Matthew Fernandez takes a swing at making a round of golf a little easier. <span class='image-credits'>Courtesy of Matthew Fernandez</span>

Love of the game: Passion for golf drives business plan

A day at the course with golf clubs in hand means you're in for relaxation, some time for yourself to enjoy the game. Forget digging at the bottom of a golf bag or rummaging through the garage for loose balls; a new subscription box allows golfers to get right on the course with their materials easily in tow.

The idea for Tee Box Club came about in winter 2015, when Matt Fernandez's brother and cousin went on a month-long golf Matthew Fernandeztrip. The two noticed a trend of subscription boxes--they're made for everything from food to jewelry to games--and pitched the idea to Fernandez, a lifelong golfer, when they got home.

They started out with golf clothing, but soon came to realize the essentials would be the most logical and consistent commodity. In June 2016, Fernandez officially started the business himself after family left due to other obligations.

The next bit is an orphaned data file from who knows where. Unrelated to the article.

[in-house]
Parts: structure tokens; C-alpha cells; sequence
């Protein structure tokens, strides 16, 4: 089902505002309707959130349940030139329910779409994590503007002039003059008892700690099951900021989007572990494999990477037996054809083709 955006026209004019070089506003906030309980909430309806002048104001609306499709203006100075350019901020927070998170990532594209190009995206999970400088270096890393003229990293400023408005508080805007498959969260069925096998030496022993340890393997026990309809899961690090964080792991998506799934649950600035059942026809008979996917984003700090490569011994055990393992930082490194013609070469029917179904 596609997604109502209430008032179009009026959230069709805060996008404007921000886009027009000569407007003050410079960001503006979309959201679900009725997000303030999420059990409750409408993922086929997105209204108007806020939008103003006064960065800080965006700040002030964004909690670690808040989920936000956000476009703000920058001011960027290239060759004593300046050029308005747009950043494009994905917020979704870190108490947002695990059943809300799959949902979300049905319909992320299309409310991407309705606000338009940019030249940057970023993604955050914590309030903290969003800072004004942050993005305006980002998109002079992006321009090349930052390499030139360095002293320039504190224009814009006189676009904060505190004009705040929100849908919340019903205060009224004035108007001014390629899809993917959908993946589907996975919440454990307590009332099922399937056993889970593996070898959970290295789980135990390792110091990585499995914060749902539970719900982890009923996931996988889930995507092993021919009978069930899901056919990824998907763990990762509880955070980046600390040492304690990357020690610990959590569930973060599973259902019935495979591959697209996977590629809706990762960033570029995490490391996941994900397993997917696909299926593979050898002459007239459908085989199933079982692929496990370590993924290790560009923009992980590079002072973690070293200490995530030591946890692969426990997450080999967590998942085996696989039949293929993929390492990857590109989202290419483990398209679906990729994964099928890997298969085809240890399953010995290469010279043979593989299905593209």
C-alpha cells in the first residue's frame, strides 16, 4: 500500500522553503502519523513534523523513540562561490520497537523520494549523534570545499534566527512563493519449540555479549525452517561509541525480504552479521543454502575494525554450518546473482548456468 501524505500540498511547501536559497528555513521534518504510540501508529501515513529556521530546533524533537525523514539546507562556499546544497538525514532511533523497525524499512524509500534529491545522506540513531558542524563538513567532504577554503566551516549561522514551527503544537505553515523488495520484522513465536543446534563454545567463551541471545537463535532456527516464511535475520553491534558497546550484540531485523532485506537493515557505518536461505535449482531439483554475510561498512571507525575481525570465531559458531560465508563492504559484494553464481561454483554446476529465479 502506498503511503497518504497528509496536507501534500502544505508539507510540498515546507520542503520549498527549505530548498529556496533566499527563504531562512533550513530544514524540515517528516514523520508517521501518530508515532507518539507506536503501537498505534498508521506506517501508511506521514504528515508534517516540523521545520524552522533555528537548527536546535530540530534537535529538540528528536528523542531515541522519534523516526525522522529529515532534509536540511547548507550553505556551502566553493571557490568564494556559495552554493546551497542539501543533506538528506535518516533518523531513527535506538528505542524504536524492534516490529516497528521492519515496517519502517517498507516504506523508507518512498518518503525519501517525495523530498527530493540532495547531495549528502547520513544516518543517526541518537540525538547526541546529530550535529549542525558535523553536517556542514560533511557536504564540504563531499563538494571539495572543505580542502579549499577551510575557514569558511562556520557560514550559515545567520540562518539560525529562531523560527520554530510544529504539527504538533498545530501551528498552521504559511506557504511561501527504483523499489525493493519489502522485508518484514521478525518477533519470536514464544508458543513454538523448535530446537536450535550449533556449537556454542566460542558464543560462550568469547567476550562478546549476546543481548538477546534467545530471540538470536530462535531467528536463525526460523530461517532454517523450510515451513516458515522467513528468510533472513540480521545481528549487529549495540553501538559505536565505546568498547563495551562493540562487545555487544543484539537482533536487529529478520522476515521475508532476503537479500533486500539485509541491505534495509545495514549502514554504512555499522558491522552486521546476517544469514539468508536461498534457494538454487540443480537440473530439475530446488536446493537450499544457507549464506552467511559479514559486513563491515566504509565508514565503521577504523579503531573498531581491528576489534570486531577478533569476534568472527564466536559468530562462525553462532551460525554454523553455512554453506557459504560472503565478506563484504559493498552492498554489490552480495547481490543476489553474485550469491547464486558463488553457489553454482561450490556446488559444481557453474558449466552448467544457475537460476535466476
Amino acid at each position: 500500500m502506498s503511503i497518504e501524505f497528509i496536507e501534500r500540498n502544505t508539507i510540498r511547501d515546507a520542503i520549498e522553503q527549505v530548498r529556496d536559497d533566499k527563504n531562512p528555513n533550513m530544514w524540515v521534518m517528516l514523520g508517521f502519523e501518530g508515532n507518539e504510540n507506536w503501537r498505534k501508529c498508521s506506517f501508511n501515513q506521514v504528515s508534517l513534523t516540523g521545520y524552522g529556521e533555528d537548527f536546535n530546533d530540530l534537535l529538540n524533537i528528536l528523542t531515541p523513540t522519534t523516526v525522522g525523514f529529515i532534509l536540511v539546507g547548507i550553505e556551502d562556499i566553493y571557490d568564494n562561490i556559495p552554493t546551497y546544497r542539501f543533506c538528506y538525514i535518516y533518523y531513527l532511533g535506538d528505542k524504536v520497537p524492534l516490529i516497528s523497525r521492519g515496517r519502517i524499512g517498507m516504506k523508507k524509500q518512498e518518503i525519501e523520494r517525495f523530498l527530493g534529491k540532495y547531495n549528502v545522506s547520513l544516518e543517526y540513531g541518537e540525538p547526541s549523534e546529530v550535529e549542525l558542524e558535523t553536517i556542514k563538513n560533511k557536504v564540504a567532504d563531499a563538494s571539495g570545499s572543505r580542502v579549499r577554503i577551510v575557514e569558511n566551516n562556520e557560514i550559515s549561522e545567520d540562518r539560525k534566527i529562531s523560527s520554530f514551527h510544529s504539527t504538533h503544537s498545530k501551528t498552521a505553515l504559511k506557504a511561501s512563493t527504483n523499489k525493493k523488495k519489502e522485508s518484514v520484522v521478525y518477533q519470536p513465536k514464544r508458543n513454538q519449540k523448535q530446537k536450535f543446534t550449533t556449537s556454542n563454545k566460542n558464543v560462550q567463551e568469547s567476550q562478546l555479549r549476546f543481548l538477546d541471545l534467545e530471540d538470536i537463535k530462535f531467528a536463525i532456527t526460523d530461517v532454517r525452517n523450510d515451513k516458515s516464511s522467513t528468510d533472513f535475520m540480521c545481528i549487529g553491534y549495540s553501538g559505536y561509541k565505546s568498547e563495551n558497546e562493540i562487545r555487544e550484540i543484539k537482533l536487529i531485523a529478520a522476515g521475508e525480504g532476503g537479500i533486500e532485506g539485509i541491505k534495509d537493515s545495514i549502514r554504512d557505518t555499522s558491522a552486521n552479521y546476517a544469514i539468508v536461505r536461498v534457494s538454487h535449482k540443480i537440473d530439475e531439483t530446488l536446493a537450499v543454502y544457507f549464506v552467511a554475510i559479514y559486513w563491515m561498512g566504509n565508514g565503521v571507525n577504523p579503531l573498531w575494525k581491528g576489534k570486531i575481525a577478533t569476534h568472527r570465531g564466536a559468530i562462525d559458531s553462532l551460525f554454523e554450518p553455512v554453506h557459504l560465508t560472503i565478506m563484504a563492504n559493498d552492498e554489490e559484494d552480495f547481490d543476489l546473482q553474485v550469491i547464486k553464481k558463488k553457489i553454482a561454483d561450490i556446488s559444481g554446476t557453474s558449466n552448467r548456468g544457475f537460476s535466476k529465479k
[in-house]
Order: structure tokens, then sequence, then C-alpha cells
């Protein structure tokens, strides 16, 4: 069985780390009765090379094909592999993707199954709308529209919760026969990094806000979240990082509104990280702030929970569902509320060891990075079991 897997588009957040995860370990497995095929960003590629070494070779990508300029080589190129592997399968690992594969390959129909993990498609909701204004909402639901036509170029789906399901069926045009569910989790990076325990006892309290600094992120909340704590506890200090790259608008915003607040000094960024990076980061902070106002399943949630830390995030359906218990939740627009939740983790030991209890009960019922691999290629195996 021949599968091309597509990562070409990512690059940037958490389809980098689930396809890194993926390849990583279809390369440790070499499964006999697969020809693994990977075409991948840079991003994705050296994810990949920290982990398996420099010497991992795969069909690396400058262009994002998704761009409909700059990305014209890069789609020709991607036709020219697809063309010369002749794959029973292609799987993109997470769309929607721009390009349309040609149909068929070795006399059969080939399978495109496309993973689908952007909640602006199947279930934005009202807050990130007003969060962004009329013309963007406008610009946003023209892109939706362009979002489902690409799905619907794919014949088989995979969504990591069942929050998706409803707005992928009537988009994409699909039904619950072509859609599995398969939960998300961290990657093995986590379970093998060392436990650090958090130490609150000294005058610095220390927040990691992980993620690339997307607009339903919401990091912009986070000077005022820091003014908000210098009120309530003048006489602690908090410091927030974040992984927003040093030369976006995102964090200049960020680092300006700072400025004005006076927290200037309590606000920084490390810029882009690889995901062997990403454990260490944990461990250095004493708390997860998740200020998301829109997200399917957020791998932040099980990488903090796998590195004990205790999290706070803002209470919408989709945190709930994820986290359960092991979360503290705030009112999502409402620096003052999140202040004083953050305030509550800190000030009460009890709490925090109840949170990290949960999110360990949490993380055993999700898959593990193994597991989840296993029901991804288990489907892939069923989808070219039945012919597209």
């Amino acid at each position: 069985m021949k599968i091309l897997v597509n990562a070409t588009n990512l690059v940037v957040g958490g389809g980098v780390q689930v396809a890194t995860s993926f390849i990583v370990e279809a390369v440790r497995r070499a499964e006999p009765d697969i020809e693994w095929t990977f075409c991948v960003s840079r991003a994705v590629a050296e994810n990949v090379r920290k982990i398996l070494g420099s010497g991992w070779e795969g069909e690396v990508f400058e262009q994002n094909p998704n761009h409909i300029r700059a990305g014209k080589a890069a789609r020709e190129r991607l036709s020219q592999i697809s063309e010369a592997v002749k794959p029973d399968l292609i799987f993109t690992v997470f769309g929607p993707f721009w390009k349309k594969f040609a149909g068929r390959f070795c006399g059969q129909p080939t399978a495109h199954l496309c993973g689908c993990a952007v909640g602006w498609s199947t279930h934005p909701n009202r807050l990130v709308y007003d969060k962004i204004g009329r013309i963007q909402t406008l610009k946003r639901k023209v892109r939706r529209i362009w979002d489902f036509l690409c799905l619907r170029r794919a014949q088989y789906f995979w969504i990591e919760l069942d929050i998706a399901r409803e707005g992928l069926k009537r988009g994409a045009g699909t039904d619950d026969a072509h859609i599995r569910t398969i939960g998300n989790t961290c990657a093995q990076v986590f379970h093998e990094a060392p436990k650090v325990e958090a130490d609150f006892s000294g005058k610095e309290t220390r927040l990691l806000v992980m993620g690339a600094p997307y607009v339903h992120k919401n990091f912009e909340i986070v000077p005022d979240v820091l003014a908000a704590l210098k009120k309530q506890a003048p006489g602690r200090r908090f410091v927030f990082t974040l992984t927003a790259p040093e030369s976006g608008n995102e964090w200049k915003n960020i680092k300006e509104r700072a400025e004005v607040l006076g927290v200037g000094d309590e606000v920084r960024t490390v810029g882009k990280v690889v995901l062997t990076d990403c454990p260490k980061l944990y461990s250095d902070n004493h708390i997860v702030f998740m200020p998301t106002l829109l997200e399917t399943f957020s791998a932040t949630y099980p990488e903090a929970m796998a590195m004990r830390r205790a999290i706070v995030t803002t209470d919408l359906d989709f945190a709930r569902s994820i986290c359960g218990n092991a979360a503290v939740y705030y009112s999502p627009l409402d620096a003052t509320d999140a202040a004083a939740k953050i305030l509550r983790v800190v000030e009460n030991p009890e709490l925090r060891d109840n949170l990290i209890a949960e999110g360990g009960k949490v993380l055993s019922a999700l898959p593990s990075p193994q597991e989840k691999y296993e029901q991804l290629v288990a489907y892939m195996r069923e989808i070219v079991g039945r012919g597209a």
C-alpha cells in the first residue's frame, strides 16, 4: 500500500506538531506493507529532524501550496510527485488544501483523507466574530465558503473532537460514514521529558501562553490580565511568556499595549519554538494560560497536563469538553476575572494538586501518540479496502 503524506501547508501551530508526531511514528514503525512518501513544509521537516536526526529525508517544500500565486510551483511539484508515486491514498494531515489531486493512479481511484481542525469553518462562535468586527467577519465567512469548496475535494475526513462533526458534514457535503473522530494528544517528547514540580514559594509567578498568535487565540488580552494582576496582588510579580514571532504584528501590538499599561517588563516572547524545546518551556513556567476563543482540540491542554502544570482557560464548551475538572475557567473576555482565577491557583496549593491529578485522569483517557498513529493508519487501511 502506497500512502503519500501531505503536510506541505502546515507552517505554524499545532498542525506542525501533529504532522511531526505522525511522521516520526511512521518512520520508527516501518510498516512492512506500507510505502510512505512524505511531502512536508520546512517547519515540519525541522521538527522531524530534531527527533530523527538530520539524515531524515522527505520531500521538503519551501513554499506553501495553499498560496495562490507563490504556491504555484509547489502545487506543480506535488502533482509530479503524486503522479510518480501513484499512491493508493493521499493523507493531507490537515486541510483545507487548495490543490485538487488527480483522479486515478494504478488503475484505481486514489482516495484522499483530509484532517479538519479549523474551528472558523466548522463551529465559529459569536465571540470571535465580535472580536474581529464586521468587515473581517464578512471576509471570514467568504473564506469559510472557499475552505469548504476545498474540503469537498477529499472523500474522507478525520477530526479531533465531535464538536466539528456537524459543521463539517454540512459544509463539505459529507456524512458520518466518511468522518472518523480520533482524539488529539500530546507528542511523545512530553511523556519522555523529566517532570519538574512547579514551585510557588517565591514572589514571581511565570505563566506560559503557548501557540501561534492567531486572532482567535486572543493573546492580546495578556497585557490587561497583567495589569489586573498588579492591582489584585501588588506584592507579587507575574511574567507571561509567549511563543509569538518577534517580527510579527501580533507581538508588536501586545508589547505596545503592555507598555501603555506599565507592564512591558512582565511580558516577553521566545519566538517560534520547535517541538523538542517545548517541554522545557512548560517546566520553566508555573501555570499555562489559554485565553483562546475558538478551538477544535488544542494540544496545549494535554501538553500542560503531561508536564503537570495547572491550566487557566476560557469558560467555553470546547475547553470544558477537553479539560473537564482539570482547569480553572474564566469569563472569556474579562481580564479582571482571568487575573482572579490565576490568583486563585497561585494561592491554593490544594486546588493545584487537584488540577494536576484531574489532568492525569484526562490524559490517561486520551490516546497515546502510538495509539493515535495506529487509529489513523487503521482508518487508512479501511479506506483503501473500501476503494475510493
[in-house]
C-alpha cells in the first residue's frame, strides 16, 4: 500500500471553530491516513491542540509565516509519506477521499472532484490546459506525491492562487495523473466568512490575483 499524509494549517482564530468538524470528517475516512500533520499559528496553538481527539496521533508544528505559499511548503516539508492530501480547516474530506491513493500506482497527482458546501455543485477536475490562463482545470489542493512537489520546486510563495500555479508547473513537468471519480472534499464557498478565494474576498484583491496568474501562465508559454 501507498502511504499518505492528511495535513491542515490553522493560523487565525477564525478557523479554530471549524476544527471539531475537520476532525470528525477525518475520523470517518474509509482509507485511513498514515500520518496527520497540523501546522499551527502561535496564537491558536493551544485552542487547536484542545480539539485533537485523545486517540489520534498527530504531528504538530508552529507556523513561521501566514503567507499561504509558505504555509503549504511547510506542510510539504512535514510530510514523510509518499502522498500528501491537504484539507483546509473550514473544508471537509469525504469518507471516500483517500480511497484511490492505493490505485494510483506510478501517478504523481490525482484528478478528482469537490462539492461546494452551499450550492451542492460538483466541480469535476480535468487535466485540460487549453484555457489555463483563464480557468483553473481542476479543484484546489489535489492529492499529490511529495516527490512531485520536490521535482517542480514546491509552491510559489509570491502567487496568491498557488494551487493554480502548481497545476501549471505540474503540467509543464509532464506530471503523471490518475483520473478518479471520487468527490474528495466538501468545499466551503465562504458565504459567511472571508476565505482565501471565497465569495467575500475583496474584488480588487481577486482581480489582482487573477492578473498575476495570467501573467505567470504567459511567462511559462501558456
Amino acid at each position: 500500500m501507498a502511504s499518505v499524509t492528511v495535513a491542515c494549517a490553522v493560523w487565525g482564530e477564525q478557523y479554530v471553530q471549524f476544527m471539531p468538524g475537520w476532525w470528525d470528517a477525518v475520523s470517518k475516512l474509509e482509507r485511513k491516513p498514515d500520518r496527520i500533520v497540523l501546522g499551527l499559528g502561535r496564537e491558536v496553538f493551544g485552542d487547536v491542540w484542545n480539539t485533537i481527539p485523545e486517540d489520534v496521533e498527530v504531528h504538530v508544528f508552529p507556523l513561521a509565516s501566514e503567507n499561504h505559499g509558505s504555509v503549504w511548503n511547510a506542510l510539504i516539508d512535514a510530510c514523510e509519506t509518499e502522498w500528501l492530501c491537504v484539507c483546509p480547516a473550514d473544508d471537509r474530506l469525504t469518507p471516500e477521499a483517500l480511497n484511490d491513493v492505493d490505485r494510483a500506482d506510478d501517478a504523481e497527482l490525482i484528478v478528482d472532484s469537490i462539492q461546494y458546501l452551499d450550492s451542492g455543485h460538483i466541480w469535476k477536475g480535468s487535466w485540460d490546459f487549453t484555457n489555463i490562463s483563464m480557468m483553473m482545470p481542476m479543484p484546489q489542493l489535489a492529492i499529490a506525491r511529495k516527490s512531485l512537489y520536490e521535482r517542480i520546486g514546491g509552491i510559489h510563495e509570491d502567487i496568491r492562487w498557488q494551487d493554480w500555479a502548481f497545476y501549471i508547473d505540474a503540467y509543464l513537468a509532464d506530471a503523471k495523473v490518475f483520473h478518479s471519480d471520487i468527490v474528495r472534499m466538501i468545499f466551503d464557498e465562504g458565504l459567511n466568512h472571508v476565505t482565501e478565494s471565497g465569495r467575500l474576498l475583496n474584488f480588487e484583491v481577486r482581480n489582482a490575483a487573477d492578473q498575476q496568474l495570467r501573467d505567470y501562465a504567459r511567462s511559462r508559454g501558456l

Tee Box Club eliminates the hassle of searching for balls or buying the essentials over and over again at expensive pro shops. Subscribers decide if they want deliveries every month, two months, etc. and balls and tees are automatically delivered to their door, ready to go, with future plans including golf clubs and ball markers. One time purchases like hats and towels are also available on the site and make up about 30 percent of sales.

"We want to kind of build a locker room for golfers, basically everything they need to step on the first tee," Chief Executive Officer and owner Fernandez says.